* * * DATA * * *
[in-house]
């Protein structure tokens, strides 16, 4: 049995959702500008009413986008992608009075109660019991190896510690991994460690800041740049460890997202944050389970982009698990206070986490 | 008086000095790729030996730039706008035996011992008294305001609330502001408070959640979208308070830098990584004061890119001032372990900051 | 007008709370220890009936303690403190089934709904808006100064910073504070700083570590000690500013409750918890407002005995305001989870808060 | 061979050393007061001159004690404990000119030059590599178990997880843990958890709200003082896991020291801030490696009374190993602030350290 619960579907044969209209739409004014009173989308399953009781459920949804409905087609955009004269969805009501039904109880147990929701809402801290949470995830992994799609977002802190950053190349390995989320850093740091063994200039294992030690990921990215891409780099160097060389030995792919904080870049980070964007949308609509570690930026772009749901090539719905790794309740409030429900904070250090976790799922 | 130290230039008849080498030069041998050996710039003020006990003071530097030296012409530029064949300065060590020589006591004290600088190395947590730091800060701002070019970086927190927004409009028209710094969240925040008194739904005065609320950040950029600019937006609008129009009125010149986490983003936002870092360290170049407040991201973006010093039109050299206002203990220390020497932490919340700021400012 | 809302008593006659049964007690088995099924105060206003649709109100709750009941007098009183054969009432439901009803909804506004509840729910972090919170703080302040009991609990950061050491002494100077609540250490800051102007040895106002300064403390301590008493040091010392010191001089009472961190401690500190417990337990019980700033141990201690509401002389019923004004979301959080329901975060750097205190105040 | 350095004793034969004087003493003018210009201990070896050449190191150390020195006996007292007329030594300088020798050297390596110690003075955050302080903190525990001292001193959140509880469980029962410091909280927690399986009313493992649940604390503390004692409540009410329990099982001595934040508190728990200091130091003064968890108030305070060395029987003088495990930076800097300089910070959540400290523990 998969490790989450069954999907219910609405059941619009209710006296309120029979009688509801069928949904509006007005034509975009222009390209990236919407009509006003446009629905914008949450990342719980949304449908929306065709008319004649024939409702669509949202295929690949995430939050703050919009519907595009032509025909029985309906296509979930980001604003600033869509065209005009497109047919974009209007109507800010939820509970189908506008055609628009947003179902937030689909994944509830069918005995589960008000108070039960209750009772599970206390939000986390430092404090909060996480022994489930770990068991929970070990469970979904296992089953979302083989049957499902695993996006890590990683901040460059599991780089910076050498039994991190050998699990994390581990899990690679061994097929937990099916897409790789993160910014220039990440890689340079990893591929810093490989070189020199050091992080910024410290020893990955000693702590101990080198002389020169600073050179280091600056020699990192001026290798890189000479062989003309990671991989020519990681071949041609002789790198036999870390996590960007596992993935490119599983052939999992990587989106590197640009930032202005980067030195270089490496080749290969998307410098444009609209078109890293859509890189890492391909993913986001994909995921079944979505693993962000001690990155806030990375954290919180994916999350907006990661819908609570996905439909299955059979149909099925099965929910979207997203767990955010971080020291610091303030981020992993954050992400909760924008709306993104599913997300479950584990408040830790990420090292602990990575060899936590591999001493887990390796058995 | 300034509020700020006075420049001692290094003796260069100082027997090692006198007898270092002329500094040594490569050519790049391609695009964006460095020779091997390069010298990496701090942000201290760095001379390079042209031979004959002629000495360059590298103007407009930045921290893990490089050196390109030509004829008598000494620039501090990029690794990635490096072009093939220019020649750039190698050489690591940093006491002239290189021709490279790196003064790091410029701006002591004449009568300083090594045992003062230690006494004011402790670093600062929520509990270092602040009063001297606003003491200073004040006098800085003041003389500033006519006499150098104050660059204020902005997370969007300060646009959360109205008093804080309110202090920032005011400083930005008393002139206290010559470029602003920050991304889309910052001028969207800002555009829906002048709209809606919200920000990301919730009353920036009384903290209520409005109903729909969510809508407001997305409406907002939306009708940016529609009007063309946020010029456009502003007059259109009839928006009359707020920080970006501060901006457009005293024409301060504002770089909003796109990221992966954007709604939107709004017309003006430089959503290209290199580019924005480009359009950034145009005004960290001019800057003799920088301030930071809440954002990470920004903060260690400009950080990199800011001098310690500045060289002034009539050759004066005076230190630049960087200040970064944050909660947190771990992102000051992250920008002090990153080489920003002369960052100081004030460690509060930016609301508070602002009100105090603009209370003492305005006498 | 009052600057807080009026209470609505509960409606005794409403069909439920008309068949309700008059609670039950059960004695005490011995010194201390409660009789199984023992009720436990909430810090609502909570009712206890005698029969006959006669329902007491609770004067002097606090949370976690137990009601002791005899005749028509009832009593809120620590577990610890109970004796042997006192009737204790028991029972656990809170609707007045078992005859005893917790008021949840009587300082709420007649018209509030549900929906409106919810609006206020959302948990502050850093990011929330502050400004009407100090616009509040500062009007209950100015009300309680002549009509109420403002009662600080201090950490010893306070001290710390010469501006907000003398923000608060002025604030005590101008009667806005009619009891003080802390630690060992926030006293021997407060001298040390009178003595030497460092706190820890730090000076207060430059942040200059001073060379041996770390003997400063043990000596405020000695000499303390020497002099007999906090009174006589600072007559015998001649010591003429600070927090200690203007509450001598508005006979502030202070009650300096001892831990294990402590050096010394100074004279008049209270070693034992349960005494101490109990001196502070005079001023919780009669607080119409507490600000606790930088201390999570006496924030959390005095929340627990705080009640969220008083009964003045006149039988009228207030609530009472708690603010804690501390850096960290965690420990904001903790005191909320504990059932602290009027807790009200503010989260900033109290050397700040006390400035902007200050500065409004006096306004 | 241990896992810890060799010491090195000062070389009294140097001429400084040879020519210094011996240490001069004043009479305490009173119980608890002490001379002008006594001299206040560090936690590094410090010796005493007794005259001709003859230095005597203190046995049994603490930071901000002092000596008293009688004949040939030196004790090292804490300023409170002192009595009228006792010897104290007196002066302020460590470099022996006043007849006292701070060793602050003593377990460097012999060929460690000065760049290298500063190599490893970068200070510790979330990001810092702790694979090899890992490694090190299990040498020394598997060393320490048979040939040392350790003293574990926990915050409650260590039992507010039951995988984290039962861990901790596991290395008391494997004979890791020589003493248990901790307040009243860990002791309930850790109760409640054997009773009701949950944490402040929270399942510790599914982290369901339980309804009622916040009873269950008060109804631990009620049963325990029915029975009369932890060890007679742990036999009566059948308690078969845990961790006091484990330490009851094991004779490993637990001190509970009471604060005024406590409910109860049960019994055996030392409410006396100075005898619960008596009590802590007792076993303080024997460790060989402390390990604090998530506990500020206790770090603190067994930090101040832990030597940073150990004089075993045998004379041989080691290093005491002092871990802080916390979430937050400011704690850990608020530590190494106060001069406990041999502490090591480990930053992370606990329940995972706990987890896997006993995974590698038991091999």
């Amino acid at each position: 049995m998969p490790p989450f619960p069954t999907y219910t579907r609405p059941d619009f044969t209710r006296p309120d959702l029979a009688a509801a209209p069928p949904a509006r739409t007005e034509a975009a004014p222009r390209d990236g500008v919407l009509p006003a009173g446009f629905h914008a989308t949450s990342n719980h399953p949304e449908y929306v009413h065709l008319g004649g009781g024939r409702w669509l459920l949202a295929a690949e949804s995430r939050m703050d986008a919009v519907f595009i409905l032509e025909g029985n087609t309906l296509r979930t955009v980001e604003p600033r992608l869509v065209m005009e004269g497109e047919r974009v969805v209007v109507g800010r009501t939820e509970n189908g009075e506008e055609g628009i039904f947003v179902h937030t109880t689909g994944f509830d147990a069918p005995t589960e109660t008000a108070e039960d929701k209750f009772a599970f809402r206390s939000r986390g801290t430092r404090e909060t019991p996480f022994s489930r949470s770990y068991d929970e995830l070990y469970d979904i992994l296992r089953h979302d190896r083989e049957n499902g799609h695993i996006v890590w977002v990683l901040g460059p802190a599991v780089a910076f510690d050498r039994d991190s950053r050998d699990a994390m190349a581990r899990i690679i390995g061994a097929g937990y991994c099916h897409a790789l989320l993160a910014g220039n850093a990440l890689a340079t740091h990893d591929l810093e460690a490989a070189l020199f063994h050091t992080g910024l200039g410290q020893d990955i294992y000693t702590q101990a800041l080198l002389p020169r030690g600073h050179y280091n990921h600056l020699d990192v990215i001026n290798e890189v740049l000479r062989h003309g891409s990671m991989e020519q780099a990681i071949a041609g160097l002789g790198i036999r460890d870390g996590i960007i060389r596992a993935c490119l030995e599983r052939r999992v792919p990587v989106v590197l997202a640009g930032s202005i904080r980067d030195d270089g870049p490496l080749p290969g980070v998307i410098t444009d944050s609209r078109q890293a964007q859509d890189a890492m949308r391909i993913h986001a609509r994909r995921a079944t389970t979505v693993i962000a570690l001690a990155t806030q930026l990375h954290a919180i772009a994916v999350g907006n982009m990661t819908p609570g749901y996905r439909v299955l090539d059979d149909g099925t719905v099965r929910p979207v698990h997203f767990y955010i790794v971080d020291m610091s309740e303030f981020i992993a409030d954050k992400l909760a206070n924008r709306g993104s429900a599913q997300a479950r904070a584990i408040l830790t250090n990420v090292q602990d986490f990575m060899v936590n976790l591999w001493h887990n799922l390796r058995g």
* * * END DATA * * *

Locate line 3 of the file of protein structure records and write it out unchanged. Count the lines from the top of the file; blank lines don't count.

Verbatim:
């Amino acid at each position: 049995m998969p490790p989450f619960p069954t999907y219910t579907r609405p059941d619009f044969t209710r006296p309120d959702l029979a009688a509801a209209p069928p949904a509006r739409t007005e034509a975009a004014p222009r390209d990236g500008v919407l009509p006003a009173g446009f629905h914008a989308t949450s990342n719980h399953p949304e449908y929306v009413h065709l008319g004649g009781g024939r409702w669509l459920l949202a295929a690949e949804s995430r939050m703050d986008a919009v519907f595009i409905l032509e025909g029985n087609t309906l296509r979930t955009v980001e604003p600033r992608l869509v065209m005009e004269g497109e047919r974009v969805v209007v109507g800010r009501t939820e509970n189908g009075e506008e055609g628009i039904f947003v179902h937030t109880t689909g994944f509830d147990a069918p005995t589960e109660t008000a108070e039960d929701k209750f009772a599970f809402r206390s939000r986390g801290t430092r404090e909060t019991p996480f022994s489930r949470s770990y068991d929970e995830l070990y469970d979904i992994l296992r089953h979302d190896r083989e049957n499902g799609h695993i996006v890590w977002v990683l901040g460059p802190a599991v780089a910076f510690d050498r039994d991190s950053r050998d699990a994390m190349a581990r899990i690679i390995g061994a097929g937990y991994c099916h897409a790789l989320l993160a910014g220039n850093a990440l890689a340079t740091h990893d591929l810093e460690a490989a070189l020199f063994h050091t992080g910024l200039g410290q020893d990955i294992y000693t702590q101990a800041l080198l002389p020169r030690g600073h050179y280091n990921h600056l020699d990192v990215i001026n290798e890189v740049l000479r062989h003309g891409s990671m991989e020519q780099a990681i071949a041609g160097l002789g790198i036999r460890d870390g996590i960007i060389r596992a993935c490119l030995e599983r052939r999992v792919p990587v989106v590197l997202a640009g930032s202005i904080r980067d030195d270089g870049p490496l080749p290969g980070v998307i410098t444009d944050s609209r078109q890293a964007q859509d890189a890492m949308r391909i993913h986001a609509r994909r995921a079944t389970t979505v693993i962000a570690l001690a990155t806030q930026l990375h954290a919180i772009a994916v999350g907006n982009m990661t819908p609570g749901y996905r439909v299955l090539d059979d149909g099925t719905v099965r929910p979207v698990h997203f767990y955010i790794v971080d020291m610091s309740e303030f981020i992993a409030d954050k992400l909760a206070n924008r709306g993104s429900a599913q997300a479950r904070a584990i408040l830790t250090n990420v090292q602990d986490f990575m060899v936590n976790l591999w001493h887990n799922l390796r058995g």